Gentry Blackburn graduated from the University of Utah in 2003 with a bachelor’s degree in fine arts. Her first solo show, Frosty Darling, was held at the Downtown Library in the spring of 2005. The show was primarily oil on canvas paintings with a few suitcases painted with acrylics. On March 2, 2007, she opened her boutique, Frosty Darling (recycling the name from her first show), on 177 E. Broadway. At only 24, this young entrepreneur has accomplished quite a bit.
Frosty Darling’s interior is painted to resemble a circus or carnival—the loose theme that the store revolves around. “I don’t want to pin it down specifically. I want [people] to be able to discover it,” beams Blackburn. The floors are light blue and turquoise checkerboard; the white walls are decorated with many of her paintings and framed by a red-and-white striped border that resembles the edges of a circus tent. The register sits behind a counter covered in candy that looks like it belongs in a 1950s drugstore. Behind the register is a dart toss game that customers can play for a dollar. If they pop a balloon, they walk away with a prize. The store matches Blackburn’s bright cheerful personality and the eccentric and eclectic quality of her art.
“It is sort of a surprise that I did it,” Blackburn said, when asked about the store’s opening. Frosty Darling sells an array of unique gifts crafted by local artists. There are button earrings, painted suitcases, aprons, finger puppets, pillows and oil on canvas paintings all created by Blackburn. The store also features work by Trent Call, Dallas Russel, Magdalyn Merie, Travis Dinsmore of Pragmatic Design and many others. “It’s a store for grownups, but I want to make them feel like kids.” Blackburn said. The products are functional, but fun too.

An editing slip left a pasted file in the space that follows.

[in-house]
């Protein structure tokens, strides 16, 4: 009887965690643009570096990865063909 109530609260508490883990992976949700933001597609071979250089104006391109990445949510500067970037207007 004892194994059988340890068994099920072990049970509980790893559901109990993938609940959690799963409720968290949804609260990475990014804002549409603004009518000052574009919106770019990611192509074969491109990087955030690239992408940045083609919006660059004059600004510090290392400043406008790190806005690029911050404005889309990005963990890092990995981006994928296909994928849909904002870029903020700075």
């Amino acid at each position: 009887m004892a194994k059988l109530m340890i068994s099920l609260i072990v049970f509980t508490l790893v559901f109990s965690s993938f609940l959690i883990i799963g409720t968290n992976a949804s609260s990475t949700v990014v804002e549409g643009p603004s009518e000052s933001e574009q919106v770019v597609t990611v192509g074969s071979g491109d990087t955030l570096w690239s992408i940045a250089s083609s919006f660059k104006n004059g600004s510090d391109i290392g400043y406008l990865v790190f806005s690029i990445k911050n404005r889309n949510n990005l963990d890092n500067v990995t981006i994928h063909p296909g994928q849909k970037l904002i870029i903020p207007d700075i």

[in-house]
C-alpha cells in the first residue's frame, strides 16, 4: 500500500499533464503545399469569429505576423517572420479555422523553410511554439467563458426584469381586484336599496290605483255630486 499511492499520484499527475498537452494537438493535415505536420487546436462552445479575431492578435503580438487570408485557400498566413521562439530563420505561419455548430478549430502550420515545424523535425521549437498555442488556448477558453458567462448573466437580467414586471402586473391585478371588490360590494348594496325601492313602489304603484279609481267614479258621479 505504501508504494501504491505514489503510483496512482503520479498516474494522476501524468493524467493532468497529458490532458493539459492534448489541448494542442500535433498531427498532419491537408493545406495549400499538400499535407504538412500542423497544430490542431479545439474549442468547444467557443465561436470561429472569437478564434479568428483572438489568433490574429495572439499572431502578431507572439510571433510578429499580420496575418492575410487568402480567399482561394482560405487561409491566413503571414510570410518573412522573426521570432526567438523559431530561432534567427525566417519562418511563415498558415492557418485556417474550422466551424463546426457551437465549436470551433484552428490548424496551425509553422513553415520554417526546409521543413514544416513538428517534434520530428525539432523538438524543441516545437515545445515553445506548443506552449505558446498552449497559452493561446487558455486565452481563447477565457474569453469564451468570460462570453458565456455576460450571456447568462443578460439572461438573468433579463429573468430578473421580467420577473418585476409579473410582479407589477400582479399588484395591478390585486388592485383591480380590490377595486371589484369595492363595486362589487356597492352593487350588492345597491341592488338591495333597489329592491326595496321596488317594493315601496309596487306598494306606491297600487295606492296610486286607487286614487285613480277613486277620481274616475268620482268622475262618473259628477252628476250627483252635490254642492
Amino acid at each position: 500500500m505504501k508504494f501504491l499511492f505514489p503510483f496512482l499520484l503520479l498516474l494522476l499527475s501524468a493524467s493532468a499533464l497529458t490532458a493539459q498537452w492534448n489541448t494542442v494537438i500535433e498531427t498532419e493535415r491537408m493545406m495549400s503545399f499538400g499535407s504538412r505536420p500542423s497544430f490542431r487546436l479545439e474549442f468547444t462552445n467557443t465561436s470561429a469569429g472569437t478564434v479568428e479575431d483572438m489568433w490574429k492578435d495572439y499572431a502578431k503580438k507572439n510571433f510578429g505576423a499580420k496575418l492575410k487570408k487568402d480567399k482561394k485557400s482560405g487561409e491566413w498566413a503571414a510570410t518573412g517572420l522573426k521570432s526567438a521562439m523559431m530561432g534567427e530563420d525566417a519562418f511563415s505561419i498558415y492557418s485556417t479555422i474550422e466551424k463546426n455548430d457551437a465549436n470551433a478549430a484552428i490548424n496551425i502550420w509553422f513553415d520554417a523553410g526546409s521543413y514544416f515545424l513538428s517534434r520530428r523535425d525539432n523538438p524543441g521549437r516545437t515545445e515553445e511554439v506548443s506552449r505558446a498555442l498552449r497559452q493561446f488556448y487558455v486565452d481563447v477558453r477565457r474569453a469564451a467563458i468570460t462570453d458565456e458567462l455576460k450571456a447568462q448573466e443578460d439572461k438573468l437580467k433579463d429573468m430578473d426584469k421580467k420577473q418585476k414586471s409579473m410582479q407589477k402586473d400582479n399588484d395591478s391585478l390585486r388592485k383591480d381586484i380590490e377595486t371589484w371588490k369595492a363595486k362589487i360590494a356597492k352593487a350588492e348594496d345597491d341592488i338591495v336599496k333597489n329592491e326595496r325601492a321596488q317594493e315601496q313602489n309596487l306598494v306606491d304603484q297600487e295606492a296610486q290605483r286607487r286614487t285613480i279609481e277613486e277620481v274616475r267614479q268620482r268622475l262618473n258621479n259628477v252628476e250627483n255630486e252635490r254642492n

“I love color and shape. I’m influenced by pop art,” Blackburn said of her art. “I’m really inspired by graphic design ads from the 50s. My work is really nostalgia-heavy.” Much of her work and the items found in her store resemble the kitschy quality one would find in a sitcom made today about the 1950s.
Blackburn’s boutique serves to not only showcase her work, but the work of other local artists. Frosty Darling is open from 11a.m.-7p.m. Monday thru Saturday and the third Friday night of every month for Gallery Stroll. Watch out for Blackburn’s next show that will be occurring sometime next year at Kayo Gallery conveniently located next door to her shop.
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